The passing of comprehensive tax reform at the end of 2017 brought many changes. One change relates to the handling of the sale of partnership interests by foreign persons. Prior to the tax law change, withholding had not been required for the sale of a partnership interest by a foreign person. Under the law passed at the end of 2017, the purchaser of a partnership interest that is being sold by a foreign person is generally required to withhold 10% of the sales price of the partnership interest. This 10% withholding must be remitted to the Internal Revenue Service (IRS) no later than 20 days after closing.
For purposes of applying the withholding rules, a "foreign person" is defined as a nonresident alien individual, a foreign corporation, a foreign partnership, a foreign trust or a foreign estate. A resident alien individual, including a nonresident alien electing to be treated as a U.S. resident, is not a foreign person.
Prior to the passing of the new law, the U.S. taxation on the sale of a partnership interest by a foreign person was not clearly defined. The law signed into effect on December 22, 2017, commonly known as the Tax Cuts and Jobs Act of 2017, added new code sections that impose both a withholding tax and substantive tax on the sale of certain partnership interests by foreign persons.
The withholding tax requires a 10% withholding on the sales price of a partnership interest by foreign persons unless certain exceptions are met. The 10% withholding, similar to the 15% Foreign Investment in Real Property Act of 1980 (FIRPTA) withholding on sales of U.S. real property interests by foreign persons, is computed on the gross sales price of the partnership interest, not the amount of any underlying gain. This withholding is not a true "tax" but rather a retention of funds to be sent to the IRS intended to cover the substantive tax described below.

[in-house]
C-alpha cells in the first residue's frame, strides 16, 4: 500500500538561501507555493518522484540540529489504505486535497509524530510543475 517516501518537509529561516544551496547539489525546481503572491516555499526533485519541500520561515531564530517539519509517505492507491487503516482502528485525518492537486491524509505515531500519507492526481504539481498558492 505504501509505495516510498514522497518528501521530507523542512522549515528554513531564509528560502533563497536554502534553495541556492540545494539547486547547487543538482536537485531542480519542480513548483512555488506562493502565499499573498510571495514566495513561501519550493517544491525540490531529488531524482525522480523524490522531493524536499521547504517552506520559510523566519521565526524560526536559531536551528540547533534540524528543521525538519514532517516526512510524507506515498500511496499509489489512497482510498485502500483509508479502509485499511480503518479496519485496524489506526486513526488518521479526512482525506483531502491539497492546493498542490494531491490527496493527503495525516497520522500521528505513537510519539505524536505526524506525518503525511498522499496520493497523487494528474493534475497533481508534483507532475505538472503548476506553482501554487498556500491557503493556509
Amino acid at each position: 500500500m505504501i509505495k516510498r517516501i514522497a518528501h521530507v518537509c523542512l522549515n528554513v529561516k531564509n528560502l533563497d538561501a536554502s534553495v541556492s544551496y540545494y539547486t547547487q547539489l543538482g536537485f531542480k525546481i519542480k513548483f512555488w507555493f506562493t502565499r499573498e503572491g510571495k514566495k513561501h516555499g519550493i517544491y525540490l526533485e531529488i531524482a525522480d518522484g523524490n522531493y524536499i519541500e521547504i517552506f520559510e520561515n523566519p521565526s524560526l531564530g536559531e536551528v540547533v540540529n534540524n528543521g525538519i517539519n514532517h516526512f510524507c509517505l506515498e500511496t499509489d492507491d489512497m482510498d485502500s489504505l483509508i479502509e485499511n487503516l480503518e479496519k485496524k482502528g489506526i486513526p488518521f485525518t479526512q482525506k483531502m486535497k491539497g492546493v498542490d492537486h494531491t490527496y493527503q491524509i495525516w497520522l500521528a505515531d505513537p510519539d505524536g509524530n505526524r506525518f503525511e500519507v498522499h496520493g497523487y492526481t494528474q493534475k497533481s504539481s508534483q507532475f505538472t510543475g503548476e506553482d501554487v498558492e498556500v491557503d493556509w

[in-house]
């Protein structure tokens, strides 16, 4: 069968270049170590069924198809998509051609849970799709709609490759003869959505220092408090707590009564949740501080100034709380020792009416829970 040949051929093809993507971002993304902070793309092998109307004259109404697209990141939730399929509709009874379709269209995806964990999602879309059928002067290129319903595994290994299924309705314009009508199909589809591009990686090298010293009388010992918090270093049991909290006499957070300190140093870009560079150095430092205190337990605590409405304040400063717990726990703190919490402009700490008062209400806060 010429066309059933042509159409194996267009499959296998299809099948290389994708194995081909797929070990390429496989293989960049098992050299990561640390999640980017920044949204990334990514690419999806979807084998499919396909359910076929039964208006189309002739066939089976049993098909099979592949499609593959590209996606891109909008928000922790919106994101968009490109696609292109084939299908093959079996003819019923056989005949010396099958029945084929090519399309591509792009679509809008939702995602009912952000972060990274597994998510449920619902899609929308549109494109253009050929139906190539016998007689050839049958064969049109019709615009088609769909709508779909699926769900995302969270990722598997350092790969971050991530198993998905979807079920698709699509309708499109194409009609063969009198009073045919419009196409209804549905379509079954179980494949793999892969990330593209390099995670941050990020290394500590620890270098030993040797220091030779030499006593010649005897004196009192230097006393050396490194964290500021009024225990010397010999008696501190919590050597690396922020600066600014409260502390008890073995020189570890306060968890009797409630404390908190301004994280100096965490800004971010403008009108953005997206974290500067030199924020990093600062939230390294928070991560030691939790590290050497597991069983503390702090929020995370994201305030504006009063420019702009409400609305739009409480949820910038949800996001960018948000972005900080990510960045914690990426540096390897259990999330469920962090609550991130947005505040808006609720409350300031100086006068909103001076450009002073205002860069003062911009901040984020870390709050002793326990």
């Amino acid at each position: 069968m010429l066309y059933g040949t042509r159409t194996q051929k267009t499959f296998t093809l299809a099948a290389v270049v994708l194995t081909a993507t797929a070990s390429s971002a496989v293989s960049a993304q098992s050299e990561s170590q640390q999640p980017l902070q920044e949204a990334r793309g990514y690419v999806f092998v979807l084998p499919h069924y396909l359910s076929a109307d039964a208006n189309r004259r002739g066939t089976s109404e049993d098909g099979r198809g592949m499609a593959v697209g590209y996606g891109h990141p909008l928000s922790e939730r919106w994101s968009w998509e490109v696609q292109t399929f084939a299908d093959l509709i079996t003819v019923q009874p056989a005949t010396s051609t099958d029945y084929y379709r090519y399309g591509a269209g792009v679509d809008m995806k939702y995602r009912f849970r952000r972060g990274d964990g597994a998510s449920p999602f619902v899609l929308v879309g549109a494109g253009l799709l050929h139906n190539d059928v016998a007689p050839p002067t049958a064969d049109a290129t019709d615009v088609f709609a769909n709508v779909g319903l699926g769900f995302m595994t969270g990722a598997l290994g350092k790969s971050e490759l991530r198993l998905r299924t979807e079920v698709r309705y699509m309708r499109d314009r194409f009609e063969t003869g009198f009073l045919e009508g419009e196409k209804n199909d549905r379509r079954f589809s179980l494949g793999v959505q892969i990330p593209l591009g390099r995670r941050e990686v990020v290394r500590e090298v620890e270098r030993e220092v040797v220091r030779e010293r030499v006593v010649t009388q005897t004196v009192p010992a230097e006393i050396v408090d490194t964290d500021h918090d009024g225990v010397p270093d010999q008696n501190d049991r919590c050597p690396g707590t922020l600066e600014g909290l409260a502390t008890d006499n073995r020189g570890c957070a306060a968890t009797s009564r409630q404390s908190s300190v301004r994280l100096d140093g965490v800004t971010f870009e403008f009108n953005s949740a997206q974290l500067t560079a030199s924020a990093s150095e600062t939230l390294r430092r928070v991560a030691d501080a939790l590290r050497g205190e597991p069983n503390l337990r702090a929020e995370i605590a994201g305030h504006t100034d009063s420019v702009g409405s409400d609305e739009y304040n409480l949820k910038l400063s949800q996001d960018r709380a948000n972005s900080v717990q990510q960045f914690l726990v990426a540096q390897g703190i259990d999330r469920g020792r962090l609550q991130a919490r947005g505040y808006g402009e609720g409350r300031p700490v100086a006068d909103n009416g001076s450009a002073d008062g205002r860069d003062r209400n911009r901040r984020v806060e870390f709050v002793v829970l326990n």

As written, this new withholding requirement is in effect for transactions after December 31, 2017.
In addition, if a taxpayer takes distributions of money or property from a partnership in excess of basis, even without selling his or her interest in the partnership, the taxpayer is subject to withholding and substantive tax, unless exceptions are met.
The substantive tax is assessed on any gain from the sale of the partner’s interest in the partnership which is considered to be effectively connected with a U.S. trade or business. For purposes of this tax, it treats the sale as if the partnership had sold all of its U.S. assets at their fair market values as of the date of the sale of the partnership interest. The substantive (actual) tax is calculated on the tax return reporting the sale of the partnership interest. The amount of withholding is compared to the actual tax on the sale. If the tax is less than the withholding, the difference is refunded to the seller. If the tax is more than the withholding, the seller must pay the difference to the IRS.
This tax applies on the sale, exchange or disposition of partnership interests on or after November 27, 2017.